Using Time-based Experiences for Explaining the Concept of Discontinuity
2020 ASEE Virtual Annual Conference Content Access Proceedings
This paper is about real-life, experience-based examples that can help instructors teach, and students understand, the concept of discontinuity. There are, of course, sophisticated examples such as energy levels of electrons and phase transitions where a quantity changes discontinuously. However, there is a need for visualizing the concept in a more fundamental way using examples that are outside the mathematical domain so that students can comprehend the idea prior to delving into purely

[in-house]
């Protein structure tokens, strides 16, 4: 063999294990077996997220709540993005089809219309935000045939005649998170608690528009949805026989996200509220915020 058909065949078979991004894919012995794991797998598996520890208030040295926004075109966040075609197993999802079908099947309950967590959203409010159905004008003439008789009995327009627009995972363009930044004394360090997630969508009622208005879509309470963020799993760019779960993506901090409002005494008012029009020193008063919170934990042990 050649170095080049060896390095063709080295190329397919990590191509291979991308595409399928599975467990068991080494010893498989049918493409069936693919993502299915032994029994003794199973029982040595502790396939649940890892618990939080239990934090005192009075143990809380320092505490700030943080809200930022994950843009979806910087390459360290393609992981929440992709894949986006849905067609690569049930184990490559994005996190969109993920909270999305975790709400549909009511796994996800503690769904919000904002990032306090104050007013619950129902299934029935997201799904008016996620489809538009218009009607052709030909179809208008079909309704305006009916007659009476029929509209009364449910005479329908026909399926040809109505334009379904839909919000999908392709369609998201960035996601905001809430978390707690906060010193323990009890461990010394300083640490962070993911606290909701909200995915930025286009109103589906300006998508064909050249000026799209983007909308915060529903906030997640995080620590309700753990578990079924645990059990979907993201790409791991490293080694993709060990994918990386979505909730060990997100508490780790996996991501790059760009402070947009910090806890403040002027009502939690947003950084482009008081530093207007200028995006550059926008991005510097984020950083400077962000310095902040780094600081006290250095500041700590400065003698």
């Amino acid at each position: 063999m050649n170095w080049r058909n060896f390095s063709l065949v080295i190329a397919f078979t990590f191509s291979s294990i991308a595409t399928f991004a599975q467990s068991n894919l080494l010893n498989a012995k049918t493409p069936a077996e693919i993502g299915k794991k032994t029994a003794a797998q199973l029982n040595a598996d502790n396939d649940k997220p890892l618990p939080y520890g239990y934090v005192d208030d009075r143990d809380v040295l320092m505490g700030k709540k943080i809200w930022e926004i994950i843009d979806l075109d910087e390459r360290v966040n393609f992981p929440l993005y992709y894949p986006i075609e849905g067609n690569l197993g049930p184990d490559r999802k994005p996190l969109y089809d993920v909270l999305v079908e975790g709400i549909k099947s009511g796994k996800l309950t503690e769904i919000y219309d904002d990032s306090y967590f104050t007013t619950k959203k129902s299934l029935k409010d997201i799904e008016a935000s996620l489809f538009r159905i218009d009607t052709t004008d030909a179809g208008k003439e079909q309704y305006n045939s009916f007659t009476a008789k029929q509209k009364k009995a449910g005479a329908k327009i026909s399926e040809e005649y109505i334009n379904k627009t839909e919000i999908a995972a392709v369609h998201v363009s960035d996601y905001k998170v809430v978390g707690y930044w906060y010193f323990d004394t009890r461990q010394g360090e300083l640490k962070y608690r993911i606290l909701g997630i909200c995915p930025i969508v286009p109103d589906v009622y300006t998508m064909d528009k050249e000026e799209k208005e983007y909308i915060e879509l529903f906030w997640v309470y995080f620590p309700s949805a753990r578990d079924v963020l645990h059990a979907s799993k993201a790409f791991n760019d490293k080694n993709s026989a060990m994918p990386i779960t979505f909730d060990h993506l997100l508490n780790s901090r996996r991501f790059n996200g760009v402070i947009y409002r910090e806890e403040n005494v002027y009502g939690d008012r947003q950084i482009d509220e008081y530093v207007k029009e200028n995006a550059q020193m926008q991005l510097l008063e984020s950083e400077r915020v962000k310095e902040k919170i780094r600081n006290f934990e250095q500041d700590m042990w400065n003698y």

... atical proofs and explanations of the different types of discontinuity. This is particularly true since the new generation of students comprehend material in more visual, intuitive, and engaging ways, while at the same time most textbooks pay little attention to connecting the concept to reality. The paper focuses on two sets of examples: 1. Examples that are unrelated to time. These include (a) discontinuity in space, for example water levels at different sides of the locks in Panama Canal, sharp change in elevation of sidewalks (known as curbs), length of unused paper towel or toilet paper, change in brightness level from light to shadow and between intensity level of pixels in a digital image, (b) numerical displays, such as an abrupt change in the numerical display of an elevator's floor, change in digital display of radio frequencies, (c) switch-based devices such as light switches, (d) audio frequencies, such as audio frequencies of piano keys, and (e) cartoon-based and non-STEM examples of discontinuity. 2. Examples that are related to time. These include: (a) time regions, e.g., time zones, daylight saving time, and the International Date Line, (b) devices that operate based on using discontinuously, e.g., A/C control, ABS, digital clock, stroboscope and Zoetrope, and animation videos, (c) activities, such as "exploding" rubber watermelon, flip book, and (d) experiences that can illustrate potential loss of information due to discontinuity, e.g., the "Heidi" football story, and of course discontinuous sensing while texting and driving. We use anecdotes and stories that can help connect the students to the topic. These include, for example the Samoa new time zone, and the lost day, and Jules Verne's story Around the World in 80 Days. We refer to the material in this paper as a work in progress. It has not yet been tested in a classroom setting. However, we intend to assess the effectiveness of the ideas in the near future. In the past, when we used visual and intuitive examples, students have demonstrated clearer understanding of difficult concepts. Based on similar experiences that were gained and assessed multiple times by the author in other engineering related subjects (Control Systems, Digital Signal Processing, Computer Algorithms, Mechanical engineering, Calculus, and Physics), it is believed that the approach has great potential. In addition, the information and ideas for enhancing teaching and learning are not meant to replace existing textbooks or other teaching tools. They should be viewed as supplemental to existing, well established and tested educational material. I.